Michael Dease drops The Other Shoe
only eight months after his last, Next Best Thing,
which was a neat and literate little small-band bouquet. This time, the front line is smaller with Dease on trombone (and occasionally baritone sax) and newcomer Virginia MacDonald on clarinet, an unlikely but compatible twosome.
Focusing on the compositions of Gregg Hill, the program will be unfamiliar to most, giving listeners open-ended expectations and the players few precedents to obey. The result is another fine showcase for Dease, whose instrumental excellence is well known. But MacDonald might have made a bolder debut by jumping into warmer water. She plays with a crisp fluency and has set herself up nicely for a second shot.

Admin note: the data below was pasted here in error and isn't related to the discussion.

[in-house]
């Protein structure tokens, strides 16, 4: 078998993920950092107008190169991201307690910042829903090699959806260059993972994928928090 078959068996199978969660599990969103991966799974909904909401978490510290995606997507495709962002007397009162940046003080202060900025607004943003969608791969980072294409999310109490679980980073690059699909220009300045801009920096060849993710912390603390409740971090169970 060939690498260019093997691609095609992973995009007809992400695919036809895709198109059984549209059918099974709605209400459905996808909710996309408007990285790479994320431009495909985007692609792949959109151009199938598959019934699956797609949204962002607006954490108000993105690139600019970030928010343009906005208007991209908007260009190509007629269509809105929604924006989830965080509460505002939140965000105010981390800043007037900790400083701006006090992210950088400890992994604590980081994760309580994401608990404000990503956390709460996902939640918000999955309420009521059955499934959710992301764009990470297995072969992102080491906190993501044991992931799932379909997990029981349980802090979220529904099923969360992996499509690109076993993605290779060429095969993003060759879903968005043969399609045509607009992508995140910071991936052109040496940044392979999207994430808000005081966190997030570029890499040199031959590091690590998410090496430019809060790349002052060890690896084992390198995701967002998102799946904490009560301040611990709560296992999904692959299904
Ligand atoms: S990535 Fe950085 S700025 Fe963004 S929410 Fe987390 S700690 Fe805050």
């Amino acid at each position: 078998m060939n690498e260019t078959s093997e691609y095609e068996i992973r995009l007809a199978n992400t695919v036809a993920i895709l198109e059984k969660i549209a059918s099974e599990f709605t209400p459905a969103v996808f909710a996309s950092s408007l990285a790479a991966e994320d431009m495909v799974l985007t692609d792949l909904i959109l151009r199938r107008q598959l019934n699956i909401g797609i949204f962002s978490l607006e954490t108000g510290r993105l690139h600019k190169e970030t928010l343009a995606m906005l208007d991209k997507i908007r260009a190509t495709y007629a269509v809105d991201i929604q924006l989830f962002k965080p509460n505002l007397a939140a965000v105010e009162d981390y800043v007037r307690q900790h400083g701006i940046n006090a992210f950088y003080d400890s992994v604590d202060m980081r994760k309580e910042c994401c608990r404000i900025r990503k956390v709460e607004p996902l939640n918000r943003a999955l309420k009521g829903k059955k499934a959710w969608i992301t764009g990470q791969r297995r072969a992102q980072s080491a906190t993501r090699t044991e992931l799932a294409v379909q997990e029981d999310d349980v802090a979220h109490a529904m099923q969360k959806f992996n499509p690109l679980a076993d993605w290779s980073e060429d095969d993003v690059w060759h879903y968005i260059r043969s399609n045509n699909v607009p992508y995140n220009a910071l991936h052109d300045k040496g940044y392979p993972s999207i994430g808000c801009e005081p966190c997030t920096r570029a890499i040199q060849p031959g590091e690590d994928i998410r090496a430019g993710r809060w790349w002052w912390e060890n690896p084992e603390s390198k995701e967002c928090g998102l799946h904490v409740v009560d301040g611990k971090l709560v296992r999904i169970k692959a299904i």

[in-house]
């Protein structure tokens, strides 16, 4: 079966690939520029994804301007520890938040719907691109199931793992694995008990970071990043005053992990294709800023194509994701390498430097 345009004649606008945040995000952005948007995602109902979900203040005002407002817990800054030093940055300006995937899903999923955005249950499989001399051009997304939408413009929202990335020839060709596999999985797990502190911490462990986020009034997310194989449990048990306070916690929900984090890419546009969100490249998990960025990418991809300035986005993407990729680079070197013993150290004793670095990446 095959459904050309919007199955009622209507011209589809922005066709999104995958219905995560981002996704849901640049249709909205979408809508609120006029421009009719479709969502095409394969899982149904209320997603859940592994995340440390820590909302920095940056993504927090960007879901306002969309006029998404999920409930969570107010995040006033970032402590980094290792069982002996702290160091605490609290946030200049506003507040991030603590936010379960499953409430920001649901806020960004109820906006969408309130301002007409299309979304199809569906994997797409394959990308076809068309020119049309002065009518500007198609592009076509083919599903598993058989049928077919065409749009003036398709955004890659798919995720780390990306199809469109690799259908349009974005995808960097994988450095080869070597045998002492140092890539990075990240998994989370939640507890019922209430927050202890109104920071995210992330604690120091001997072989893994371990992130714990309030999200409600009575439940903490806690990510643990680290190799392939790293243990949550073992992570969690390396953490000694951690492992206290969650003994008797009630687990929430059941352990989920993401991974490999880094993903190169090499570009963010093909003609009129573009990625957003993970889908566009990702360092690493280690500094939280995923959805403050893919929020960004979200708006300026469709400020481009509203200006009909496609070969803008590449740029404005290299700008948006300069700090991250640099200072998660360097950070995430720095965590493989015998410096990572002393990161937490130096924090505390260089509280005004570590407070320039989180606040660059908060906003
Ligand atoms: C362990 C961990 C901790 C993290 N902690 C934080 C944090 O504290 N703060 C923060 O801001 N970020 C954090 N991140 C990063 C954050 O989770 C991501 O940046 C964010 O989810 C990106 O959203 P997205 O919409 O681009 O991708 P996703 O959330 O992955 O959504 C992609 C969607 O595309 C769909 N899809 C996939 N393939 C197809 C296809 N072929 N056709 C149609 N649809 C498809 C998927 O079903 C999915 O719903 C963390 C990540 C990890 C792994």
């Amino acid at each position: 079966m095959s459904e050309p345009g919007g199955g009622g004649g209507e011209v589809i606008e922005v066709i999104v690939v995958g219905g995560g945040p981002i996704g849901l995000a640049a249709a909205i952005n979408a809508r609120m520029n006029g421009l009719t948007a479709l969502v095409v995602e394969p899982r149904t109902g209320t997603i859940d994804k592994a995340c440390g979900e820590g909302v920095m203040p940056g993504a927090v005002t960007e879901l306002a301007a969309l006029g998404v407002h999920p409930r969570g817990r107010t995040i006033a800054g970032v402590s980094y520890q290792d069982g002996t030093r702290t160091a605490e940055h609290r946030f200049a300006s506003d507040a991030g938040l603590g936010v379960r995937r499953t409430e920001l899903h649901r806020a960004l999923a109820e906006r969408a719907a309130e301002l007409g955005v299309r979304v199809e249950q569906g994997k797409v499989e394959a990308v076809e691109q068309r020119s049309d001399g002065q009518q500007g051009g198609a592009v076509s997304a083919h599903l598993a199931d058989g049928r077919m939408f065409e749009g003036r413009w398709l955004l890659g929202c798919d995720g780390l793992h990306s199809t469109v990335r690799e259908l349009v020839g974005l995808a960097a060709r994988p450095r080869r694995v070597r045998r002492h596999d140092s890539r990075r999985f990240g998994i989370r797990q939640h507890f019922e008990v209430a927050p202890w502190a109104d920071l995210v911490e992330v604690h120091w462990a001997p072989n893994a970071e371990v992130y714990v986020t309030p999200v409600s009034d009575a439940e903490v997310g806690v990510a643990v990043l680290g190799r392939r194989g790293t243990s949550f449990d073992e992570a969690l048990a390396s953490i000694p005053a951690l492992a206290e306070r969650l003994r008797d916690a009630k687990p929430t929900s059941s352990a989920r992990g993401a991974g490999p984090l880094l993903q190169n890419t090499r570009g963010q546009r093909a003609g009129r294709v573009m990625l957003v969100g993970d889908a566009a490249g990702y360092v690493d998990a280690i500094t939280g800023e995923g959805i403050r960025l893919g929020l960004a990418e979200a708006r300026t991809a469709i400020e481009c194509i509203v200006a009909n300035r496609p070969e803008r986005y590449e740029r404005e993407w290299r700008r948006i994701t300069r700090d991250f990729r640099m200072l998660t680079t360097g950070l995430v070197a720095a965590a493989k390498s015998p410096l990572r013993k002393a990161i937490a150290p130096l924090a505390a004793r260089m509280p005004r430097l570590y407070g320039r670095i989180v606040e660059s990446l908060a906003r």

Although Dease can slash, swoop and shout with the best ("Scooter's Dream"), his default voice is a more feathery legato elegance that permits him to phrase with unusual precision and detail. His sound recalls Lawrence Brown, whose virtuosity in the pre-war Ellington band became an alternative to Jack Teagarden's suave swagger and pointed a path toward the wizardry of J.J. Johnson and Bill Watrous. Dease rarely uses a vibrato and serves each note clear and clean, permitting him to play free interludes with remark able control and coherence ("The Other Shoe").
Though born in 1945, Gregg Hill's work has only begun to surface. So far it has produced five CDs, including this and two others on Origin Records. His "Wake Up Call" is a bright and catchy stop-time opener that brackets a
swinging sequence of solos. "The Goodbye" is a straight traditional blues. Dease gets a worthy foil in Joel Perez on two tracks, and Geoff Keezer's piano sparkles.